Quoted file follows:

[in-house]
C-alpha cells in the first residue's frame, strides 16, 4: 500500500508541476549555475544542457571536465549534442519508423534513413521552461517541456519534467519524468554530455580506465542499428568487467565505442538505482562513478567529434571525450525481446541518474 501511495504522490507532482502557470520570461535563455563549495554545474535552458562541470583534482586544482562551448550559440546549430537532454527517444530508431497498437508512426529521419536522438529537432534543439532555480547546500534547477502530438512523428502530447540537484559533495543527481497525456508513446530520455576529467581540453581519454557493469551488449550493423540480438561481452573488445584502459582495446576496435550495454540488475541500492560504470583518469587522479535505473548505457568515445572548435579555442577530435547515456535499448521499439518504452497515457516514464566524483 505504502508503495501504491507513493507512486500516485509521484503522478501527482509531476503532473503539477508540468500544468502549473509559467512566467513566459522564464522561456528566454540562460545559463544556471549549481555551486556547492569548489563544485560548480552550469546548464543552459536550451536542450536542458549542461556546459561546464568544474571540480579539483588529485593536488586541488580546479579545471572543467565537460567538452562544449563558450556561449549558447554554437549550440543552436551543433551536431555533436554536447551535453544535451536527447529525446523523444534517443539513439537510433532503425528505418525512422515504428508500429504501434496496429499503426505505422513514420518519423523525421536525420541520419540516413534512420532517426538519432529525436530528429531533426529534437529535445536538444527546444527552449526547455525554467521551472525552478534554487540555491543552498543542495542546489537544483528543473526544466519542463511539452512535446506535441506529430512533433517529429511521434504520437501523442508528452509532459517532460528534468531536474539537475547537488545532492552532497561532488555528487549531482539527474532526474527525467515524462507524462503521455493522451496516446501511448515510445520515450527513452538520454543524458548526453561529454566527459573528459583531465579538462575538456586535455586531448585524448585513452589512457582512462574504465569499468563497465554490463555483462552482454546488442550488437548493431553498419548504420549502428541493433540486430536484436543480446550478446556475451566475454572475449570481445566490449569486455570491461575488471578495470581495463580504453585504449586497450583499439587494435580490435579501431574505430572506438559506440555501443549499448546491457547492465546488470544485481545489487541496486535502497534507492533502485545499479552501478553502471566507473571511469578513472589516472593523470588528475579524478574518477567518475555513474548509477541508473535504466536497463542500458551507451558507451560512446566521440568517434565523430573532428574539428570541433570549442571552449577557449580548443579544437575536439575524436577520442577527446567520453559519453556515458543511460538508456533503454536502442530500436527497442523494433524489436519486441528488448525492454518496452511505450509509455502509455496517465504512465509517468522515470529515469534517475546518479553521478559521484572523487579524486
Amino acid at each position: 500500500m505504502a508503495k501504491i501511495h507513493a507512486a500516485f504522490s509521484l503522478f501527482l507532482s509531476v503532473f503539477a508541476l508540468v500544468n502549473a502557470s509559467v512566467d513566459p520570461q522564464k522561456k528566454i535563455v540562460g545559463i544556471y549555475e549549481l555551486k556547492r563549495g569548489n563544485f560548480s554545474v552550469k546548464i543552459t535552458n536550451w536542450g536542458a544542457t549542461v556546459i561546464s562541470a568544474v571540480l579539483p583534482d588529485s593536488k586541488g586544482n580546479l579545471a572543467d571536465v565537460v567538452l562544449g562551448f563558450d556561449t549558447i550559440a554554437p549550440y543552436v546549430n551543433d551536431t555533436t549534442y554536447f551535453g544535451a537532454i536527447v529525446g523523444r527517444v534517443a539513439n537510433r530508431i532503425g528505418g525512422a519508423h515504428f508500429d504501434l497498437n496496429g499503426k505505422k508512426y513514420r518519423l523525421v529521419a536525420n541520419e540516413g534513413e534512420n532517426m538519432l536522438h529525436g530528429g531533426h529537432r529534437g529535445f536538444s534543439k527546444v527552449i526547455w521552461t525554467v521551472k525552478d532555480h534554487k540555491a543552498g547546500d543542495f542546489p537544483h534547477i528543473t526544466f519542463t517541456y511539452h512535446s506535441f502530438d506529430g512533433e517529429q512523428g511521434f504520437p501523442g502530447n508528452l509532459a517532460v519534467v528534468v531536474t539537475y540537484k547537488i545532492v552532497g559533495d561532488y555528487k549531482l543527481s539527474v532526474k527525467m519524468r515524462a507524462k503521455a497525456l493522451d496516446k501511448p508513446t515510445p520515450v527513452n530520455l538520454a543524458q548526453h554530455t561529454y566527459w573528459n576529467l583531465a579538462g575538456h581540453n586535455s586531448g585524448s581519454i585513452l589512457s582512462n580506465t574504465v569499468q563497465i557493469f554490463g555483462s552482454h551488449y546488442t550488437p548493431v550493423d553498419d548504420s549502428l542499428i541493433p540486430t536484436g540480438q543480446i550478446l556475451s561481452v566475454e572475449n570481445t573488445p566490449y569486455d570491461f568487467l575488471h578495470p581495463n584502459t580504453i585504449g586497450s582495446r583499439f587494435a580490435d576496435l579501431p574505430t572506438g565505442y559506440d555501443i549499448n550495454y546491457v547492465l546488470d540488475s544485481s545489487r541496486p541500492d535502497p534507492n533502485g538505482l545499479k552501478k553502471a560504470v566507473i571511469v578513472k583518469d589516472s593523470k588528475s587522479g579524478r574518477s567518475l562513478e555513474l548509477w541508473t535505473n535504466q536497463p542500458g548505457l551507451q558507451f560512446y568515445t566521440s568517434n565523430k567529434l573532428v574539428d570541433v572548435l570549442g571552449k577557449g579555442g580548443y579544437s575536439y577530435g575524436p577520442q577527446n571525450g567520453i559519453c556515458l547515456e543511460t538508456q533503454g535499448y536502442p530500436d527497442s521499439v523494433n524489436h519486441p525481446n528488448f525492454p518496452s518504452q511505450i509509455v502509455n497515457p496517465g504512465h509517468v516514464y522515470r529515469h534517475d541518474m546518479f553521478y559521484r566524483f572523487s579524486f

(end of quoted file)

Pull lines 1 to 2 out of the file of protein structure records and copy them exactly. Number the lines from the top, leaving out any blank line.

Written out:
[in-house]
C-alpha cells in the first residue's frame, strides 16, 4: 500500500508541476549555475544542457571536465549534442519508423534513413521552461517541456519534467519524468554530455580506465542499428568487467565505442538505482562513478567529434571525450525481446541518474 501511495504522490507532482502557470520570461535563455563549495554545474535552458562541470583534482586544482562551448550559440546549430537532454527517444530508431497498437508512426529521419536522438529537432534543439532555480547546500534547477502530438512523428502530447540537484559533495543527481497525456508513446530520455576529467581540453581519454557493469551488449550493423540480438561481452573488445584502459582495446576496435550495454540488475541500492560504470583518469587522479535505473548505457568515445572548435579555442577530435547515456535499448521499439518504452497515457516514464566524483 505504502508503495501504491507513493507512486500516485509521484503522478501527482509531476503532473503539477508540468500544468502549473509559467512566467513566459522564464522561456528566454540562460545559463544556471549549481555551486556547492569548489563544485560548480552550469546548464543552459536550451536542450536542458549542461556546459561546464568544474571540480579539483588529485593536488586541488580546479579545471572543467565537460567538452562544449563558450556561449549558447554554437549550440543552436551543433551536431555533436554536447551535453544535451536527447529525446523523444534517443539513439537510433532503425528505418525512422515504428508500429504501434496496429499503426505505422513514420518519423523525421536525420541520419540516413534512420532517426538519432529525436530528429531533426529534437529535445536538444527546444527552449526547455525554467521551472525552478534554487540555491543552498543542495542546489537544483528543473526544466519542463511539452512535446506535441506529430512533433517529429511521434504520437501523442508528452509532459517532460528534468531536474539537475547537488545532492552532497561532488555528487549531482539527474532526474527525467515524462507524462503521455493522451496516446501511448515510445520515450527513452538520454543524458548526453561529454566527459573528459583531465579538462575538456586535455586531448585524448585513452589512457582512462574504465569499468563497465554490463555483462552482454546488442550488437548493431553498419548504420549502428541493433540486430536484436543480446550478446556475451566475454572475449570481445566490449569486455570491461575488471578495470581495463580504453585504449586497450583499439587494435580490435579501431574505430572506438559506440555501443549499448546491457547492465546488470544485481545489487541496486535502497534507492533502485545499479552501478553502471566507473571511469578513472589516472593523470588528475579524478574518477567518475555513474548509477541508473535504466536497463542500458551507451558507451560512446566521440568517434565523430573532428574539428570541433570549442571552449577557449580548443579544437575536439575524436577520442577527446567520453559519453556515458543511460538508456533503454536502442530500436527497442523494433524489436519486441528488448525492454518496452511505450509509455502509455496517465504512465509517468522515470529515469534517475546518479553521478559521484572523487579524486